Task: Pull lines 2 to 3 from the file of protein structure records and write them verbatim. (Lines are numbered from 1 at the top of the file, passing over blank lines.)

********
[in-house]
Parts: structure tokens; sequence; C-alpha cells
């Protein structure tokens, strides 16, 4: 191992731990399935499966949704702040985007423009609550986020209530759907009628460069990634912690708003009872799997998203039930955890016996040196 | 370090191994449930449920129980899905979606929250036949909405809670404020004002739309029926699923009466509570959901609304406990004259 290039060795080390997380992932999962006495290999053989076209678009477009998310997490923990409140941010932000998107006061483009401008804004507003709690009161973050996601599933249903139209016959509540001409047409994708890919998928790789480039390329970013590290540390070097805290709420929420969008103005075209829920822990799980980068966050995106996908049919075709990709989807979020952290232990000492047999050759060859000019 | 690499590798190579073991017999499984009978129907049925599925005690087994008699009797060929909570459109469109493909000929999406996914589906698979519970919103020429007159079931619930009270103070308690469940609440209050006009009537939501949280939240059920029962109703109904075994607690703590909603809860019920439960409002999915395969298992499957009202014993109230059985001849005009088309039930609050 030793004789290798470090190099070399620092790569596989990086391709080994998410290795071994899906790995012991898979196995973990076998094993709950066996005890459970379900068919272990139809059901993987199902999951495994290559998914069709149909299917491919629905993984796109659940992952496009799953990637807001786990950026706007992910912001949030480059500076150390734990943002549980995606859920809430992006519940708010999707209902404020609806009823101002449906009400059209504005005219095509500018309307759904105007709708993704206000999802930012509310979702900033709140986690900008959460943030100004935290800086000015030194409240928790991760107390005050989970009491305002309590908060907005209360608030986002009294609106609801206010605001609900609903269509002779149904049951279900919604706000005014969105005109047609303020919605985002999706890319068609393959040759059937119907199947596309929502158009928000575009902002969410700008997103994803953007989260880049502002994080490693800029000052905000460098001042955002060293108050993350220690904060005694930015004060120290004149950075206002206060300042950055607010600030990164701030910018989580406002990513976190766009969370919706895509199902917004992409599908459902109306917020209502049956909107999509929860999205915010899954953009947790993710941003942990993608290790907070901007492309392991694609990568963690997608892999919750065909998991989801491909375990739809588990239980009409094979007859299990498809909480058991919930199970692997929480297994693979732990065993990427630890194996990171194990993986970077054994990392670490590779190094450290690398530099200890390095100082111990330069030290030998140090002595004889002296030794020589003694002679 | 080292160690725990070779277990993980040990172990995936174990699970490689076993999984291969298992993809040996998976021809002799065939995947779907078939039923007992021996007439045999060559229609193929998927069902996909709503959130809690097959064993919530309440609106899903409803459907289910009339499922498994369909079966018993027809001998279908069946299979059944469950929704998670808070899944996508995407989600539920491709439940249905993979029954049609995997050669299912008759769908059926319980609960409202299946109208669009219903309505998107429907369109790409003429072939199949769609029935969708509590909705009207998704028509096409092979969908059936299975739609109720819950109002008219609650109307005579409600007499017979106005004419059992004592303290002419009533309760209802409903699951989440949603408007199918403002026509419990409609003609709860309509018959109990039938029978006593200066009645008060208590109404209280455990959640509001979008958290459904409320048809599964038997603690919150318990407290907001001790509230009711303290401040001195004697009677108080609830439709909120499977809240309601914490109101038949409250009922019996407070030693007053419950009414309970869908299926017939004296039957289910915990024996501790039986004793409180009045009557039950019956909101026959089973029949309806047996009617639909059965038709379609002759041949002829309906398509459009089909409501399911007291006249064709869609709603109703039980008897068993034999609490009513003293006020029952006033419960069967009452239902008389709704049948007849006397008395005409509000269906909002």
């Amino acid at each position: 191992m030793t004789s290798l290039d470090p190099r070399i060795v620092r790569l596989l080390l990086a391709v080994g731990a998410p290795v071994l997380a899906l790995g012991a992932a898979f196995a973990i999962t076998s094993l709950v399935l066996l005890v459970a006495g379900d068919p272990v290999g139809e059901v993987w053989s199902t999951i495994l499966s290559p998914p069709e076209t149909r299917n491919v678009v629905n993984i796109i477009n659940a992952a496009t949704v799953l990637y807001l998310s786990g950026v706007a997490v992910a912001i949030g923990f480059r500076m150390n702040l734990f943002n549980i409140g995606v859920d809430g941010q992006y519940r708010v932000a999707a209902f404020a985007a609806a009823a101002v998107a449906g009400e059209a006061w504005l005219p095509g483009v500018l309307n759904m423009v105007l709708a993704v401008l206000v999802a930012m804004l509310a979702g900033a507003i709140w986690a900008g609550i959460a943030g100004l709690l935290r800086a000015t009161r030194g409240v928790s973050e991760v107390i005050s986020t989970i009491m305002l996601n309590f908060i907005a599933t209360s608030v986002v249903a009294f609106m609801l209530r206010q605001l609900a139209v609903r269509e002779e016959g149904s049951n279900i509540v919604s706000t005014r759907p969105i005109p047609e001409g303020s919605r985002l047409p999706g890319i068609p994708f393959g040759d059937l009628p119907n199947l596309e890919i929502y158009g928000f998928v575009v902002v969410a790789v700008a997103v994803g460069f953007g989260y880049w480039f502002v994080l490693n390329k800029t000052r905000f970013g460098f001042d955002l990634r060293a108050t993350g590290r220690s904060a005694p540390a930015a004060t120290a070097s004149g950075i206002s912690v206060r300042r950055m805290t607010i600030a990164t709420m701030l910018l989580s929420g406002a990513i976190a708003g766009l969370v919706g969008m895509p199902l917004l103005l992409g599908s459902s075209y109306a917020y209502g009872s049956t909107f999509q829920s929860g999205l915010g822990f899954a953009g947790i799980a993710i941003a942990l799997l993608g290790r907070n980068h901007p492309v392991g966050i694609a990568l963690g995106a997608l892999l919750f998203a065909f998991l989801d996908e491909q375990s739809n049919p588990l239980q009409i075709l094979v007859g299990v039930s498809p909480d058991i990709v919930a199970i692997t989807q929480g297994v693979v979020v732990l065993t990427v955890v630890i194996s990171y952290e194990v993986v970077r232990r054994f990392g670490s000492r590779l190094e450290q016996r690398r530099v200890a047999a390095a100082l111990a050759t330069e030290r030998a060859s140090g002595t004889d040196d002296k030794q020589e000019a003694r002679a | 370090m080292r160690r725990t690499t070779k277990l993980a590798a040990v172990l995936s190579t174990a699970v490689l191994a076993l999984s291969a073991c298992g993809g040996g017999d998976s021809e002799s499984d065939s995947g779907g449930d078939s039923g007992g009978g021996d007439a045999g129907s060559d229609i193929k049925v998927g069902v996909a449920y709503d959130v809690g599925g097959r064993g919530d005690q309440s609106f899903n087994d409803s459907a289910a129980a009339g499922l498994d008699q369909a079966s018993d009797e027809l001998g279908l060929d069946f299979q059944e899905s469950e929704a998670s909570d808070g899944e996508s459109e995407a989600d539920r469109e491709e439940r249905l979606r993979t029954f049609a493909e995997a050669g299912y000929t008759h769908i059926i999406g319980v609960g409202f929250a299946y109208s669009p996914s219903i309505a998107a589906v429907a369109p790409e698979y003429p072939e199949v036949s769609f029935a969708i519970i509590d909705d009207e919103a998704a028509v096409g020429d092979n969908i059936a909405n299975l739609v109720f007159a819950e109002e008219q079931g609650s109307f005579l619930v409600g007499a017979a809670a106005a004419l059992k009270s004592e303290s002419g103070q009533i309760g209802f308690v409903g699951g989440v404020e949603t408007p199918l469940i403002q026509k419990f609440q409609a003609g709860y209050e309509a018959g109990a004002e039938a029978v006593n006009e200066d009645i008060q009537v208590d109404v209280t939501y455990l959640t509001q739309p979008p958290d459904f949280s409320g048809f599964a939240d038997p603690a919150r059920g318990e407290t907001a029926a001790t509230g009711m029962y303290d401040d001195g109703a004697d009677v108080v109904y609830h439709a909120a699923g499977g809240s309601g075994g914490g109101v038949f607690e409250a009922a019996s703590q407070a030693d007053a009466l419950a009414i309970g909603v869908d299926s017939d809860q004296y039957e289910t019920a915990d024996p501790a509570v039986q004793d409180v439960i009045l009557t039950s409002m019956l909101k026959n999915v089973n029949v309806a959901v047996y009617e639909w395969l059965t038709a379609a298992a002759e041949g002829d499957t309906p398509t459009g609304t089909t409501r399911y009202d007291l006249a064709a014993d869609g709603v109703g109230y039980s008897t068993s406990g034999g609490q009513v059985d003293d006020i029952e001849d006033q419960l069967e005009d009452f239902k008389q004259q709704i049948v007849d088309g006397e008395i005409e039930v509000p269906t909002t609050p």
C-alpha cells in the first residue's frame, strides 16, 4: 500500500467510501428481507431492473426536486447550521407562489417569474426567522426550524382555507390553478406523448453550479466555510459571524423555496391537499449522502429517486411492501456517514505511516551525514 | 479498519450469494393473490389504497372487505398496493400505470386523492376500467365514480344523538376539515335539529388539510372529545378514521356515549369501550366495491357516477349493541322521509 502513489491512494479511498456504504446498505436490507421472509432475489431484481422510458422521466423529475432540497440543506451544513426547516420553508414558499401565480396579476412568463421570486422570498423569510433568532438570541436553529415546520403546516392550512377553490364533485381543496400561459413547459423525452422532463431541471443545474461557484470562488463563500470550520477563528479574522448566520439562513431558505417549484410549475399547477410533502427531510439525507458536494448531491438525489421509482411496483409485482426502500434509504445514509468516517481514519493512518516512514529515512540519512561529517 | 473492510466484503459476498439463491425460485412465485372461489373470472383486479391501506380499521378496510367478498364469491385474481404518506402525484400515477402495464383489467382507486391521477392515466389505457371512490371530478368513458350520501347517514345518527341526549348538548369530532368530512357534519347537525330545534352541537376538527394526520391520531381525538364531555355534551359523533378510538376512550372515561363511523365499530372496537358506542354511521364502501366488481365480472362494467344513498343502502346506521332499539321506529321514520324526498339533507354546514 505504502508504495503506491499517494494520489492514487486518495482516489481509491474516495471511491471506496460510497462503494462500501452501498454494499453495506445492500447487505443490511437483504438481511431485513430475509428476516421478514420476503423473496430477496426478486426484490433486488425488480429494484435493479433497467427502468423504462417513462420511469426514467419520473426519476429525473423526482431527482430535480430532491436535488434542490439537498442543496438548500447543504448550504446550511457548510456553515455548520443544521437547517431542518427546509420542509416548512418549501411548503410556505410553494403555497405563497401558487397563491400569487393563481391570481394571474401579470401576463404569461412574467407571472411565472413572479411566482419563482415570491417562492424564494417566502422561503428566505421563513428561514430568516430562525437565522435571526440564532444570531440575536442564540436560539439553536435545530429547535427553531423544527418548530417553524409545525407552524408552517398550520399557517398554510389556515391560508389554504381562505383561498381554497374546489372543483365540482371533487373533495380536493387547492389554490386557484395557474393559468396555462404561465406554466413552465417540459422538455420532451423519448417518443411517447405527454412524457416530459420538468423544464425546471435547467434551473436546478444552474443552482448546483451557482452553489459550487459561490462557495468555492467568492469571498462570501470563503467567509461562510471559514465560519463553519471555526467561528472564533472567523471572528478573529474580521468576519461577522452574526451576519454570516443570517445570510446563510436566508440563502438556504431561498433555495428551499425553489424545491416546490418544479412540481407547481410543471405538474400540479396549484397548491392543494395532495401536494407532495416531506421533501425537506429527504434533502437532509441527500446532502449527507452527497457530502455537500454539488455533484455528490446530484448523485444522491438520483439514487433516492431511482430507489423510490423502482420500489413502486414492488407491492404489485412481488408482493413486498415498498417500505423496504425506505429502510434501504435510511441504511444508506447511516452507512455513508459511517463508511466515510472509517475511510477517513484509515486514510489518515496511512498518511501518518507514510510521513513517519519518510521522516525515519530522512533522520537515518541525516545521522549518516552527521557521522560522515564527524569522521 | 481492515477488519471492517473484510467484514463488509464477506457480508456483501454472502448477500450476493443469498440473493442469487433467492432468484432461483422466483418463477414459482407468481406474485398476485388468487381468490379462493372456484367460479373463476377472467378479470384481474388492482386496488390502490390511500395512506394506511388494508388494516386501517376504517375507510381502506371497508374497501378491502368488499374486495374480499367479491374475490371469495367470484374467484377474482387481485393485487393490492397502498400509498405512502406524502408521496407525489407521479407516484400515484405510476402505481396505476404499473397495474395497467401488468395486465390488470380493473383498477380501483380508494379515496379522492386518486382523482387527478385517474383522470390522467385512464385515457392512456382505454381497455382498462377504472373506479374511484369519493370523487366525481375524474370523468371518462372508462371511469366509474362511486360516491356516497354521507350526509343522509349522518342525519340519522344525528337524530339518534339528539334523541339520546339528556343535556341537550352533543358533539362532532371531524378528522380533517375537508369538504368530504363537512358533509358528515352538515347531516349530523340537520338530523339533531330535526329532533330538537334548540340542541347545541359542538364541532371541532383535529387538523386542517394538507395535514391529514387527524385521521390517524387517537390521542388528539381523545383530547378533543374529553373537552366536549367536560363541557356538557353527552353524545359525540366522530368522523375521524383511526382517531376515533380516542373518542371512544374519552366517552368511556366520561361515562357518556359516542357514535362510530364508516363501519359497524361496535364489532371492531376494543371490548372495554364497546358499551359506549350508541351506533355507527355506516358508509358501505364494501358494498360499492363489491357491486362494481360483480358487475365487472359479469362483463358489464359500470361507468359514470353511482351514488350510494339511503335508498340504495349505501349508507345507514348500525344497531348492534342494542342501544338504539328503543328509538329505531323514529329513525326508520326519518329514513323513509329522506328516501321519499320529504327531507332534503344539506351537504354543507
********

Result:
Parts: structure tokens; sequence; C-alpha cells
């Protein structure tokens, strides 16, 4: 191992731990399935499966949704702040985007423009609550986020209530759907009628460069990634912690708003009872799997998203039930955890016996040196 | 370090191994449930449920129980899905979606929250036949909405809670404020004002739309029926699923009466509570959901609304406990004259 290039060795080390997380992932999962006495290999053989076209678009477009998310997490923990409140941010932000998107006061483009401008804004507003709690009161973050996601599933249903139209016959509540001409047409994708890919998928790789480039390329970013590290540390070097805290709420929420969008103005075209829920822990799980980068966050995106996908049919075709990709989807979020952290232990000492047999050759060859000019 | 690499590798190579073991017999499984009978129907049925599925005690087994008699009797060929909570459109469109493909000929999406996914589906698979519970919103020429007159079931619930009270103070308690469940609440209050006009009537939501949280939240059920029962109703109904075994607690703590909603809860019920439960409002999915395969298992499957009202014993109230059985001849005009088309039930609050 030793004789290798470090190099070399620092790569596989990086391709080994998410290795071994899906790995012991898979196995973990076998094993709950066996005890459970379900068919272990139809059901993987199902999951495994290559998914069709149909299917491919629905993984796109659940992952496009799953990637807001786990950026706007992910912001949030480059500076150390734990943002549980995606859920809430992006519940708010999707209902404020609806009823101002449906009400059209504005005219095509500018309307759904105007709708993704206000999802930012509310979702900033709140986690900008959460943030100004935290800086000015030194409240928790991760107390005050989970009491305002309590908060907005209360608030986002009294609106609801206010605001609900609903269509002779149904049951279900919604706000005014969105005109047609303020919605985002999706890319068609393959040759059937119907199947596309929502158009928000575009902002969410700008997103994803953007989260880049502002994080490693800029000052905000460098001042955002060293108050993350220690904060005694930015004060120290004149950075206002206060300042950055607010600030990164701030910018989580406002990513976190766009969370919706895509199902917004992409599908459902109306917020209502049956909107999509929860999205915010899954953009947790993710941003942990993608290790907070901007492309392991694609990568963690997608892999919750065909998991989801491909375990739809588990239980009409094979007859299990498809909480058991919930199970692997929480297994693979732990065993990427630890194996990171194990993986970077054994990392670490590779190094450290690398530099200890390095100082111990330069030290030998140090002595004889002296030794020589003694002679 | 080292160690725990070779277990993980040990172990995936174990699970490689076993999984291969298992993809040996998976021809002799065939995947779907078939039923007992021996007439045999060559229609193929998927069902996909709503959130809690097959064993919530309440609106899903409803459907289910009339499922498994369909079966018993027809001998279908069946299979059944469950929704998670808070899944996508995407989600539920491709439940249905993979029954049609995997050669299912008759769908059926319980609960409202299946109208669009219903309505998107429907369109790409003429072939199949769609029935969708509590909705009207998704028509096409092979969908059936299975739609109720819950109002008219609650109307005579409600007499017979106005004419059992004592303290002419009533309760209802409903699951989440949603408007199918403002026509419990409609003609709860309509018959109990039938029978006593200066009645008060208590109404209280455990959640509001979008958290459904409320048809599964038997603690919150318990407290907001001790509230009711303290401040001195004697009677108080609830439709909120499977809240309601914490109101038949409250009922019996407070030693007053419950009414309970869908299926017939004296039957289910915990024996501790039986004793409180009045009557039950019956909101026959089973029949309806047996009617639909059965038709379609002759041949002829309906398509459009089909409501399911007291006249064709869609709603109703039980008897068993034999609490009513003293006020029952006033419960069967009452239902008389709704049948007849006397008395005409509000269906909002």